The essentials to know

The beating heart of Mestre’s social life, it is surrounded by numerous shops, cafés, pubs, bakeries and taverns. It should not be missed by any visit to the city of Mestre and can even be a valid alternative to visiting the historic center of Venice, to know a slice of life typical of the region. If you spend the right time exploring the many alleys that surround it, you will not be disappointed.


The square has an elongated shape with cafes, bars and shops all around, and connects the clock tower to the north with the cathedral of San Lorenzo to the south. In the streets to the left and right of the square there are tunnels, passages and alleys that are also worth a visit.


The structure of the square dates back to the Middle Ages, when it was the heart of the ancient village built around the church and overlooking the archpriest Castelnuovo, serving as a market place (being located outside the walls). The square and the village were then surrounded by the two branches of the river Marzenego, which bounded it with the two bridges of Campana and Erbe (the bridge, still existing, led to Piazza dei Porci, now Piazzetta Matter, and the castle).

On the square, porticoed on both sides according to the Venetian custom, overlook the cathedral of San Lorenzo and the Palazzo Da Re, formerly owned by the wealthy family Da Re, whose porch housed the grain market. At the north-eastern end stands the Clock Tower, the last remaining part of the ancient castle. At the centre stands a flagpole on which the municipal standard was raised on market days to indicate the end of wholesale bargaining and on which the flag-raising ceremony now takes place every Sunday.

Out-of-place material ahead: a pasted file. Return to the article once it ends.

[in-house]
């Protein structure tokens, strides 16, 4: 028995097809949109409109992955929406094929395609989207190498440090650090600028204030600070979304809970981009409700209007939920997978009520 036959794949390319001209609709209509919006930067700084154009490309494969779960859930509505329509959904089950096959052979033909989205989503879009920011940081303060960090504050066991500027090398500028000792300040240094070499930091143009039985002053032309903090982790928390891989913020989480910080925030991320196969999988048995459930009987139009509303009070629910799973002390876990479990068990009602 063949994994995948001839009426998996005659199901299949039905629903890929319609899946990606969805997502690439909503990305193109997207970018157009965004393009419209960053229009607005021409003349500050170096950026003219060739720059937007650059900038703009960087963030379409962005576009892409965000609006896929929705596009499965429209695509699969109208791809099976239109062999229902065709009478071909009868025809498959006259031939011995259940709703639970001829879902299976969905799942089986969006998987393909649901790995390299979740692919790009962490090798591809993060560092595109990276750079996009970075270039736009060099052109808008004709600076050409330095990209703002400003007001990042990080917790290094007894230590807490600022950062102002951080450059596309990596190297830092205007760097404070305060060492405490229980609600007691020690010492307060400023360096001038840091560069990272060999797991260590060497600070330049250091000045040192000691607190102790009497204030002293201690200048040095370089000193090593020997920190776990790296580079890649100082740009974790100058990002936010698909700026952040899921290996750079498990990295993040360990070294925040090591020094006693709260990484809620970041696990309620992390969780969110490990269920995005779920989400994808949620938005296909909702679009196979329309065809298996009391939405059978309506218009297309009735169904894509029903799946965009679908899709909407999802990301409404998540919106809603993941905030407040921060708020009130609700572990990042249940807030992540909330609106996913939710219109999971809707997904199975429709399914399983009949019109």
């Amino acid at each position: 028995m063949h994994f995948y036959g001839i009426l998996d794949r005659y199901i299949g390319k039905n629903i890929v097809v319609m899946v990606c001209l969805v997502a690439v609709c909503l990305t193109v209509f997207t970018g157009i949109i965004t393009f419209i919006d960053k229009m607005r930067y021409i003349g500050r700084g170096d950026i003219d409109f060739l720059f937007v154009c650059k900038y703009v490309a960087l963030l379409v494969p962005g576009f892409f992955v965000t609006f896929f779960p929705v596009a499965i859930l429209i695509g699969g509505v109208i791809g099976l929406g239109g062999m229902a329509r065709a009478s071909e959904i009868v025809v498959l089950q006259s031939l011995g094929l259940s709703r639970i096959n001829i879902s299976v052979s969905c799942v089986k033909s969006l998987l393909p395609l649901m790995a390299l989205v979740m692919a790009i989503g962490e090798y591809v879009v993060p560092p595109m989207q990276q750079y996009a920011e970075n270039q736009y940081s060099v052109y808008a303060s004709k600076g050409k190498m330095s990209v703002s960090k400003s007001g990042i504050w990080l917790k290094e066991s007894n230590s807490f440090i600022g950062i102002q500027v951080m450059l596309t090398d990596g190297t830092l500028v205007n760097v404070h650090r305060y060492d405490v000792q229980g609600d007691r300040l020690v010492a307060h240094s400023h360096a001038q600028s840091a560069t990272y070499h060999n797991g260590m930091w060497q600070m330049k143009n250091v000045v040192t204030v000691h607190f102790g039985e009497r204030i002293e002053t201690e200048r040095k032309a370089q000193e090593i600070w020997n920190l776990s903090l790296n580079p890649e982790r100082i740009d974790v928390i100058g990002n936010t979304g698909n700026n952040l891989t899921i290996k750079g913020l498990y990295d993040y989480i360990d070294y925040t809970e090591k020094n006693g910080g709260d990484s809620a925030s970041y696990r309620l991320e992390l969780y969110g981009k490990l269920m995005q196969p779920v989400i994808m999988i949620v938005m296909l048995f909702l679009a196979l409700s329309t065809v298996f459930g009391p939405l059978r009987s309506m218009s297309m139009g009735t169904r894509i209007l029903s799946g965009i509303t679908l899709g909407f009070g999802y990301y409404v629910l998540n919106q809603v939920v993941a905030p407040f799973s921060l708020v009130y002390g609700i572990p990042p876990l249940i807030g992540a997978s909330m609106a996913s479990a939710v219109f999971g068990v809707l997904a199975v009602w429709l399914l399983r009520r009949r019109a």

In 1900 the square was renamed in honour of King Umberto I of Italy, who was assassinated that same year. Since the end of the Second World War, the square has been named after the partisan Erminio Ferretto, who was killed by the Nazi-Fascists in 1944. The Garibaldi Brigade named after him liberated the city from the Nazi-Fascists and took control of the square.

On 21 April 1985, the square was closed to vehicular traffic. In 1997 the area underwent a controversial renovation in a modern key based on the project of the architect Guido Zordan, who later became City Councillor for Urban Planning. This operation has not received unanimous consensus among the population, creating a substantial division between detractors and admirers (see the description of this square in the entry Mestre). In fact, the ancient architecture that characterizes the square is strongly compromised by an intervention judged by many people “aggressive” and disrespectful of the context. The intervention involved the rebuilding of the old flooring (first in sanpietrino) and the insertion of numerous abstract and geometric additions (marble cubes, ramps of various types, metal handrails, etc..). An imaginative basin fountain with a gilded bronze sculpture by Alberto Viani entitled “Nude”[1] was also installed in the centre, as well as a series of futuristic street lamps. During the interventions, an in-depth archaeological investigation was carried out, which led to the identification of a large common tomb overlooking the cathedral, containing numerous skeletons, probably dating back to the sack of Mestre on the occasion of the war of the League of Cambrai.

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